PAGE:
Save Coastal Cliffs

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New study changes the way we look at how beaches are formed...but is it too late?
By Patrick Zabrocki

68% -- that is the percentage of sand on San Diego beaches that comes from the erosion of coastal cliffs, according to new findings in coastal erosion research. Two separate studies, conducted to determine the exact origin of sand, came to the same conclusion and reversed traditional thinking how San Diego beaches are formed.
These findings are hugely significant in the struggle to keep seawalls from destroying the beaches. The results can definitively tell us the more people harden the coastline, the less beach we will have.
The studies were conducted by two separate research teams at UCSD. One study, conducted by graduate student Adam Young and engineering professor Scott Ashford, examined coastal formations for six years by using laser-imaging data from the 50 miles (80 km) of coast between Dana Point and La Jolla. According to this study, as much as 68% of the sand comes from coastal cliffs.
A second study, conducted by geology professor Neal Driscoll and graduate student Jennifer Haas, looked at the composition of the sand grains, or "sand fingerprint," and discovered that the majority of sand is of the same composition as sediment from coastal cliffs. This study says that approximately 50% of the sand is from coastal cliffs.

WHAT DO THE STUDIES MEAN?
The studies validate the one fact that environmental groups like the Surfrider Foundation have been trying to prove for years.

IN ORDER TO HAVE BIG, HEALTHY BEACHES AND WAVES, PEOPLE CANNOT CONTINUE TO CONSTRUCT ON THE COAST AND BUILD SEAWALLS.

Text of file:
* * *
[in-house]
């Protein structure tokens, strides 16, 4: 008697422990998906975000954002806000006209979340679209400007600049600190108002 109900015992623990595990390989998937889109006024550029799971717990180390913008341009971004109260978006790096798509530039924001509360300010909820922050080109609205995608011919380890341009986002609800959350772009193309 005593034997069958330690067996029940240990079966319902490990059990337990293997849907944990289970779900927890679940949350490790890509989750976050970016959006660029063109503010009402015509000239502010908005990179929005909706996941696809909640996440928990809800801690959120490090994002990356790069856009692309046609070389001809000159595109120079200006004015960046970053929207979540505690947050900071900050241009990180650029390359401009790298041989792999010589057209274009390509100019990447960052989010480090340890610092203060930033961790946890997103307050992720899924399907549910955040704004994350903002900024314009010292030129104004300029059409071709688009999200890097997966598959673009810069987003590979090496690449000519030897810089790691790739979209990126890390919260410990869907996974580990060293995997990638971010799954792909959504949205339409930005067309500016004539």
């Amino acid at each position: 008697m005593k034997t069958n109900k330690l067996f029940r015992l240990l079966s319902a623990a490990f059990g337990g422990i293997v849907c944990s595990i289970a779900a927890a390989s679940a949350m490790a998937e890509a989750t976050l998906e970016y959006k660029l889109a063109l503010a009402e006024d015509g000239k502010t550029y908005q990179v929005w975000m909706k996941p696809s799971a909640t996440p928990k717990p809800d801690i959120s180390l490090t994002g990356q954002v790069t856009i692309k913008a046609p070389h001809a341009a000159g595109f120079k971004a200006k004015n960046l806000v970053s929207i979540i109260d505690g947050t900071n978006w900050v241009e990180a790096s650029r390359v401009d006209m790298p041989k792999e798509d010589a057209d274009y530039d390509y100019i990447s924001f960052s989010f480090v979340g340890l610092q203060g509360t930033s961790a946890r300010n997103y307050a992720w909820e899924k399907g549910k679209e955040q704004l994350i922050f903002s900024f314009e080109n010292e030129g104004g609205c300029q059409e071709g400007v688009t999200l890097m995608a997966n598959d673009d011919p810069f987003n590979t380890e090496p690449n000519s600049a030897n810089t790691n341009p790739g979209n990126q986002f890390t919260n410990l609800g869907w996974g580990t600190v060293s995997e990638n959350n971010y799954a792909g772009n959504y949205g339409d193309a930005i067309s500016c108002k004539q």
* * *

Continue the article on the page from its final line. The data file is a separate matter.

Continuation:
Also, the politicians and lawmakers can use this information to make better decisions to protect the quality of our beaches and waves. An example of how politicians can implement the findings can be seen in Solana Beach, where a group of Solana Beach condominium owners have proposed a 35-foot concrete embankment. As a result of the proposed sea wall project, the developers might have to pay a $271,000 fee. The theory is that if seawalls have more impact on the size of the beach, developers should pay more to build seawalls.

CONTINUING TO ARMOR
Despite the new data, the Army Corps of Engineers are proposing to armor the entire Solana Beach and Encinitas shoreline excluding Swami's and Table Tops at the taxpayers' expense! They are also proposing the placement of dredged sand on the entire coastline. However, putting dredged sand on the beach is a human way of trying to fix a human problem, which costs a lot of money and will have to be repeated over time to keep beaches full of sand.
The potentially affected surf breaks and beaches in the area are too numerous to name but include: Swami's, D St. and Moonlight Beach, Beacon's, San Elijo Campgrounds and State Beach, Cardiff Reef and Cardiff State Beach, Seaside Reef, George's and South Cardiff State Beach, Table Tops, Fletcher Cove, Cherry Hill and Rockpile.
The issue of coastal development and the construction of seawalls is highly controversial because it involves complex science, it effects multi-million dollar property, lives of the people who stupidly decided to build (or buy) homes on the edges of cliffs, and it costs taxpayers a lot of money to deal with how to come up with a solution. Any time you have private property issues and public resources pitted against each other you have a lot of emotion. However, the data in the new studies can make decisions easier. They reveal that instead of the cliffs eroding, our beaches are disappearing because people build too close to the beach.

YOU CAN MAKE A DIFFERENCE
The Surfrider Foundation has been involved in protecting the health and quality of our beaches for years and needs your help to continue. Visit www.surfridersd.org to find out more or at least become a member.


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